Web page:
AlWatsa by Oddisee: A dose of socially conscious rap


Written, produced, recorded and mixed in one week, Washington D.C. rapper Amir Mohamed el Khalifa, better known as Oddisee (@ODDISEE), released AlWatsa, a funky, socially conscious masterpiece that emulates the definition of originality and barrier-breaking Hip-Hop.

Story: Nico Blitz // @nicoakablitz

Image: Mello Music Group

Released on March 23, 2016, AlWatsa is an Arabic term that translates into “the plug” in English. The phrase is used to identify an individual who connects with the community by utilizing their wealth in social currency – or in other words, the value of what’s arising from the media that effects society.

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The EP begins with crackling vinyl sounds, indicating the era of Hip-Hop that Oddisee is emulating the mood from. From there we’re giving old school synthesizers and pianos, funky basses, and old school drum kits to give it that smooth and groovy 80s vibe.

The socially conscious AlWasta EP takes the audience through life lessons of personal fortitude, limitations, communal misconceptions, and empowerment that resonates from you and is reciprocated from other likeminded individuals.

Aural aesthetics that Oddisee included was the crackling vinyl at the beginning and ending as a simple indication that the EP is concluded. Additionally, every song begins and ends with a loop of the instrumental. This leaves thinking space for the audience to comprehend and reflect on Oddisee’s wisdom.



Oddisee is from Washington D.C., which explains why the topics he chose for this EP were quite socially conscious. He exemplifies the ideal persona of an artist who represents his home. Considering he’s from this nation’s capital, it would only be appropriate if his style includes a political background.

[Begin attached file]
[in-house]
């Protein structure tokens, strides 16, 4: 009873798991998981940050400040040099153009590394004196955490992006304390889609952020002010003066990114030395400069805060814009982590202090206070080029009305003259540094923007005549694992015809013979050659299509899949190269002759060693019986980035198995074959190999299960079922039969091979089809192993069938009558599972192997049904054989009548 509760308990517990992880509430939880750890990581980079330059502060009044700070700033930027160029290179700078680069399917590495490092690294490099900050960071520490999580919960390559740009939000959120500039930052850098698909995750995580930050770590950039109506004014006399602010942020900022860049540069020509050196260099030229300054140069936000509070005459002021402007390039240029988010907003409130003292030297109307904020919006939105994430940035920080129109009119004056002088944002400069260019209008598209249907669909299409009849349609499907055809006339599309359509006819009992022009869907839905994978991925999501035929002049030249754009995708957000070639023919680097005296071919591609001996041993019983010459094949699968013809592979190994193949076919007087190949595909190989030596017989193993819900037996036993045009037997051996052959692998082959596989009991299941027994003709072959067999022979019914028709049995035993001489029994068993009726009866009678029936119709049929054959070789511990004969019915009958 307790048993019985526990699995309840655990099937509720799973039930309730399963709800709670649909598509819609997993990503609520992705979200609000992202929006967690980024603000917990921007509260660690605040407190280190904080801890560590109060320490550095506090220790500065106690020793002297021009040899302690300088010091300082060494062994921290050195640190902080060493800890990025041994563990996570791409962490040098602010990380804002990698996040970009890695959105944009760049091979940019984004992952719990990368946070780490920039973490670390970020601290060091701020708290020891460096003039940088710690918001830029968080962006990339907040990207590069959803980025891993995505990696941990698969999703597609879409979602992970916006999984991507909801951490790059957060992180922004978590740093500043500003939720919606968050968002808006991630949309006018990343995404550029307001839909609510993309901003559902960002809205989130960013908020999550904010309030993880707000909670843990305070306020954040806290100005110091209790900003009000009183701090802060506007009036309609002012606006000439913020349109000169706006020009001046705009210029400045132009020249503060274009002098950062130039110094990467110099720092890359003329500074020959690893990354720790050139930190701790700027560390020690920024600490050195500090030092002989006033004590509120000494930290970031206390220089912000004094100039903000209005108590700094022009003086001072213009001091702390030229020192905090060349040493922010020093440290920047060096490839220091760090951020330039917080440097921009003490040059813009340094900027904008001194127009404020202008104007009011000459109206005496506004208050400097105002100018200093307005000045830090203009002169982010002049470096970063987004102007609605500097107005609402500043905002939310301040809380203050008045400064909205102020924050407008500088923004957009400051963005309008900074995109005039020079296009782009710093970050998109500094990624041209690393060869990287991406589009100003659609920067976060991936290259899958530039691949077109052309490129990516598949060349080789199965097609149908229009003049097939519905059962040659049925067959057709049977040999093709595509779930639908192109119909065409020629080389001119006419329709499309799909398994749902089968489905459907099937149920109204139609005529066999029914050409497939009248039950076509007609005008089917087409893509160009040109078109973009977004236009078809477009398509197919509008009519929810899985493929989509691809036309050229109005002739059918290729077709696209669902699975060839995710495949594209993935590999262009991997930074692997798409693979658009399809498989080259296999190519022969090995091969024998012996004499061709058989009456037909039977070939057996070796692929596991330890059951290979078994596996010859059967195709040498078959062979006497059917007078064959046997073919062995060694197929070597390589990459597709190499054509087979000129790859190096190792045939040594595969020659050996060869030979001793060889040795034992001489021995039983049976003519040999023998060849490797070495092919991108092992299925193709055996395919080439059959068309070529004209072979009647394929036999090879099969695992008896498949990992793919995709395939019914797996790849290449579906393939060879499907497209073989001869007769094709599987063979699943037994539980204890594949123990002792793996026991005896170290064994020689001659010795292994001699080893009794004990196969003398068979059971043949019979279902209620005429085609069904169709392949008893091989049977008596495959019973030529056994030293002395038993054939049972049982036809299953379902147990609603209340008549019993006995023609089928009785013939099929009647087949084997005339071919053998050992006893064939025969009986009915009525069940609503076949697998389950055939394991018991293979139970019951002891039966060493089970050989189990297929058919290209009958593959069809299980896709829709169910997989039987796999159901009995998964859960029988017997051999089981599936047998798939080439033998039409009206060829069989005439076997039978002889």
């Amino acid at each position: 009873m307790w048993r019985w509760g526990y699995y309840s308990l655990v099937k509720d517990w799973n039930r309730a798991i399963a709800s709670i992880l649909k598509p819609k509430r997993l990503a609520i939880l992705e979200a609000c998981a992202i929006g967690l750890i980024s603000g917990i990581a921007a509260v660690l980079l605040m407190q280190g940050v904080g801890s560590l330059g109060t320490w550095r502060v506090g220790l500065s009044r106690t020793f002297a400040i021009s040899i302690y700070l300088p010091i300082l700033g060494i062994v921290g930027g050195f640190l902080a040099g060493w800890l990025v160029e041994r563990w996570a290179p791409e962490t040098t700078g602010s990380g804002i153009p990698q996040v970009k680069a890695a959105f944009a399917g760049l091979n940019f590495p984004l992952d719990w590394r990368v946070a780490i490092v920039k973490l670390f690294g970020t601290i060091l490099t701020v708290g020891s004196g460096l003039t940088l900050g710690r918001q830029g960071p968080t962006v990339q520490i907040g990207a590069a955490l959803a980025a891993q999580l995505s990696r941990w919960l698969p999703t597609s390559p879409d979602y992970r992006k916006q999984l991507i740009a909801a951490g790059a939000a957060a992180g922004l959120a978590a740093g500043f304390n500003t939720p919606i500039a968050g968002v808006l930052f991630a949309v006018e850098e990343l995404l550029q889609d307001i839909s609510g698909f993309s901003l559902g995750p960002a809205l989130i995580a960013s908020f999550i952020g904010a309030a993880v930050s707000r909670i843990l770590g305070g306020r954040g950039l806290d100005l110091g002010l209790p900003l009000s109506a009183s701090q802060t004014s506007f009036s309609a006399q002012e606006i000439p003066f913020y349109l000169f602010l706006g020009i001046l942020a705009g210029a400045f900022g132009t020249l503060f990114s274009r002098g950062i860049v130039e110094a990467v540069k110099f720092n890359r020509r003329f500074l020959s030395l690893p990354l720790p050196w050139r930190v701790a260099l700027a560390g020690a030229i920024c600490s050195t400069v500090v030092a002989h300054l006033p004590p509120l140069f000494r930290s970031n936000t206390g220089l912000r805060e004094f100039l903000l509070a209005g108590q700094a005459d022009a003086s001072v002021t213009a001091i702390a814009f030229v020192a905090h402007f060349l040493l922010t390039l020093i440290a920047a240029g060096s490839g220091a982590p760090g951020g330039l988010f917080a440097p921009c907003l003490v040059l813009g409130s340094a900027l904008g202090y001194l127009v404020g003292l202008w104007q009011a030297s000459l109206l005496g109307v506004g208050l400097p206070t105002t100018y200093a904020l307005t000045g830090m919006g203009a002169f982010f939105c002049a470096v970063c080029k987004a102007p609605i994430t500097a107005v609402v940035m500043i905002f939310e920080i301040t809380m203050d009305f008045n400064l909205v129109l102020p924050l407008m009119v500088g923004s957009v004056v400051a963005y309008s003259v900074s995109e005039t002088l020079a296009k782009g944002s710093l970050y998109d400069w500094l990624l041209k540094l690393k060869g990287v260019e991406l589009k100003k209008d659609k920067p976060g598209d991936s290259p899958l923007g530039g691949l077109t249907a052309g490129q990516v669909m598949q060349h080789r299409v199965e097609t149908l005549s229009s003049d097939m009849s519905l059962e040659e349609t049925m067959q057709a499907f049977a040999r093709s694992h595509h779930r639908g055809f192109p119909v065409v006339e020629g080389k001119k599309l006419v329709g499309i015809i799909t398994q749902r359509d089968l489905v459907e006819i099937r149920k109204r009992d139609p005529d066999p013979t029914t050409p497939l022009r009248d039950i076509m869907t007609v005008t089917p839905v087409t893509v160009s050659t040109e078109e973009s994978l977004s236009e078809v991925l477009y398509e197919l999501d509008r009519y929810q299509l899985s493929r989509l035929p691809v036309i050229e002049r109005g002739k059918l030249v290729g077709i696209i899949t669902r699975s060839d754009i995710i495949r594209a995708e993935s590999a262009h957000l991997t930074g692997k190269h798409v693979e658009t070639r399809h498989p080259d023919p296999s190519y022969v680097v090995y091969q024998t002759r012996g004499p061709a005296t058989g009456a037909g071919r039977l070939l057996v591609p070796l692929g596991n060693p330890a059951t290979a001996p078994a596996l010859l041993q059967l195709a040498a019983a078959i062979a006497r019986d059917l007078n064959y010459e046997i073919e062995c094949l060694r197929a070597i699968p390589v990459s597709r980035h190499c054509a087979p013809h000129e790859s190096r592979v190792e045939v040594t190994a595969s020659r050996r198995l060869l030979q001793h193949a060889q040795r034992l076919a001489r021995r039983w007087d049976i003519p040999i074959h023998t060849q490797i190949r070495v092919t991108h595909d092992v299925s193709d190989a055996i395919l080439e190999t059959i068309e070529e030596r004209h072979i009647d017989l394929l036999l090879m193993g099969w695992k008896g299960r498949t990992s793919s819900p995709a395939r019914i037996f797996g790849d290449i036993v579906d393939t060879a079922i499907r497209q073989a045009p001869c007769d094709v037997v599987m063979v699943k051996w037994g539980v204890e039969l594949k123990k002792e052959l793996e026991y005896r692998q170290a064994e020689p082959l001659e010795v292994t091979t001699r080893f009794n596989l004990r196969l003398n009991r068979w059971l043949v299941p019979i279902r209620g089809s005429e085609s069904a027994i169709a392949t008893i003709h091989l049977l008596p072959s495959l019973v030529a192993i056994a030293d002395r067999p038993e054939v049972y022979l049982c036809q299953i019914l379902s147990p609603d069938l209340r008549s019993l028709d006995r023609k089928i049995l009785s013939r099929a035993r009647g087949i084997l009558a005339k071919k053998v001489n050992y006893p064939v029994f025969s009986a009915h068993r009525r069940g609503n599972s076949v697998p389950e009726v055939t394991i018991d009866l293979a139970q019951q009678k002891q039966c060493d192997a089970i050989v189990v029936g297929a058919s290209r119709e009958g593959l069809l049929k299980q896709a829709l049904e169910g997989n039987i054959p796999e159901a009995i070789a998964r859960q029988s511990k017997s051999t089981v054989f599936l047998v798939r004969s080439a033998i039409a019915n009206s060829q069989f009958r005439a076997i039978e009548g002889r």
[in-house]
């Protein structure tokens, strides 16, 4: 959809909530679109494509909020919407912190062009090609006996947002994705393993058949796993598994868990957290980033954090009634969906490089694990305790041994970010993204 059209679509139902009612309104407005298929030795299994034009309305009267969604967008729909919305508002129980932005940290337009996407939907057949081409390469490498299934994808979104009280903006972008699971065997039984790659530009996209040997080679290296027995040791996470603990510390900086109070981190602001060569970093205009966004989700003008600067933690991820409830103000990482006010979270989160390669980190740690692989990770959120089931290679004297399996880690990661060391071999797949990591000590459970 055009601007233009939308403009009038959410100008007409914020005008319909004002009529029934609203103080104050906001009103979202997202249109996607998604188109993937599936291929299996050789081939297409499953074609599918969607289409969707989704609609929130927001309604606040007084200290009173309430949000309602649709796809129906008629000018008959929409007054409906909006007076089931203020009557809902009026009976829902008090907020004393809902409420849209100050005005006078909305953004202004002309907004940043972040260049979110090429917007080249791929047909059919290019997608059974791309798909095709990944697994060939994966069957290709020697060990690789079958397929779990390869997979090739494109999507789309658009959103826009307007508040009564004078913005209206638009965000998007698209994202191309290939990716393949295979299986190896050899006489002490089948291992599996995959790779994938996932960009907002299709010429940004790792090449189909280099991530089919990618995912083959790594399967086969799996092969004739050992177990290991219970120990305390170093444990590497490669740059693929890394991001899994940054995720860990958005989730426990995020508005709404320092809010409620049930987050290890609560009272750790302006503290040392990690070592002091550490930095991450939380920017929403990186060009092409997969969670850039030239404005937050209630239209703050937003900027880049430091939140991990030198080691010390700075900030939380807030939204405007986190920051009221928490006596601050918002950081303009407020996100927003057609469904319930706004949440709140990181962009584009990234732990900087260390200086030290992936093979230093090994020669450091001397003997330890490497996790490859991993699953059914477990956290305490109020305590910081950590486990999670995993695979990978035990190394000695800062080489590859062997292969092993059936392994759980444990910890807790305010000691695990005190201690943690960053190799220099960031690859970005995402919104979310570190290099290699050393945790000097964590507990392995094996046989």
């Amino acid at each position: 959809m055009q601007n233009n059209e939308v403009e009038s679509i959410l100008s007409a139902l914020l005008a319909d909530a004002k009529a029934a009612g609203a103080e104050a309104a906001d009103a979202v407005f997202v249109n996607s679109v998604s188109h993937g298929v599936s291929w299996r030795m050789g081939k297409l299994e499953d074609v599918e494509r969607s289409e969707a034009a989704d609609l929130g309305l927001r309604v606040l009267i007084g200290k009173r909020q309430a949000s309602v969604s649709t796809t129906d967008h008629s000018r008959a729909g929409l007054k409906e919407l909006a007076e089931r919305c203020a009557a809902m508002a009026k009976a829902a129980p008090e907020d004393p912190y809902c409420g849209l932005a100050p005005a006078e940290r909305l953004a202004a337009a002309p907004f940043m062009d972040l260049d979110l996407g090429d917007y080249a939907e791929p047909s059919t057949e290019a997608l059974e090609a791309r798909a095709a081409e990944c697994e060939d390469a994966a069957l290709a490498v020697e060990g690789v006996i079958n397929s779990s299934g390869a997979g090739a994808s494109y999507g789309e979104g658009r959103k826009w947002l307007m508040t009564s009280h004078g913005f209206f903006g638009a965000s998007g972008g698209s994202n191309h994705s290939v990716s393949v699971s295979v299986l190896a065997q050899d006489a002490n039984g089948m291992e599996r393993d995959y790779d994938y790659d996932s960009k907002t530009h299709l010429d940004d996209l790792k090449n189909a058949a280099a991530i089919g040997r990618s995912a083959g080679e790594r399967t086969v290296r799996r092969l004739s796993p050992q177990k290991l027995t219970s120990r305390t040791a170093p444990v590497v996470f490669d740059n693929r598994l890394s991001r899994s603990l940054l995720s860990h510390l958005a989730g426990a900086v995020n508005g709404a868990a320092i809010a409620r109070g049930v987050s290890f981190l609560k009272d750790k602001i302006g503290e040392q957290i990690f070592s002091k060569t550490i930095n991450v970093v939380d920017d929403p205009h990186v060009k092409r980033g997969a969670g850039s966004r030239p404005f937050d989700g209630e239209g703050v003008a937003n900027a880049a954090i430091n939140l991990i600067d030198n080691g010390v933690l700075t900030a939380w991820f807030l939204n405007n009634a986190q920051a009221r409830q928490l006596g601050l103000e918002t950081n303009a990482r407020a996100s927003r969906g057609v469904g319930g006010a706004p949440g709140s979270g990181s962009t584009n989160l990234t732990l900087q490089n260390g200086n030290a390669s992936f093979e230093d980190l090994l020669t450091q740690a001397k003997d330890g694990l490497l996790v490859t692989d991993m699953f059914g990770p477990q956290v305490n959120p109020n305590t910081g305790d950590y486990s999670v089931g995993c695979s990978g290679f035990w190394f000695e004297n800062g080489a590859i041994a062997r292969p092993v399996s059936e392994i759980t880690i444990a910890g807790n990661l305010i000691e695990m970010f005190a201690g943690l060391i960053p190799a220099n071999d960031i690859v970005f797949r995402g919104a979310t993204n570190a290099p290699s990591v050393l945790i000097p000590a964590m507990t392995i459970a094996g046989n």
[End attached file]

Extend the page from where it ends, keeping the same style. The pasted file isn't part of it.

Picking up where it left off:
For example, “Lifting Shadows” is probably the most socially conscious song on the 7-track installment. Oddisee takes away the lyrical aspect – the flow, built behind a barrage of rhymes, aspect – and addresses the social issues of white vs. black issues he calls ‘shadows’.

Credit: Youtube // The Realness

From my first listen, I feel that clouds are metaphors for whites, shadows are metaphors for blacks, and the sun is a metaphor for success.

Shadows are not casted unless the clouds hide the sun. Therefore, I believe that he is saying that white people take credit for what the black people can equally do, but the world only sees the good in the white.

My personal favorite is “Strength & Weakness”, which is introduced with a soft electric piano that produces a soothing melodic tune. The message: all ones strengths are equally ones weaknesses. Oddisee reminds us that our greatest assets in life can also be our downfall.

Credit: Youtube // The Realness

Since we’re on the topic; the strength and weakness of AlWatsa is that it was very short. The 7-track EP gives us just enough of Oddisee, but teases us with wanting much, much more. Social conscious raps with smooth and groovy beats make this EP a must-have to raise your personal awareness for issues that most rappers will not speak upon.

Downloads available on iTunes or Bandcamp.



Founder of The Lunch Table. Writer, DJ and Master of Ceremonies.

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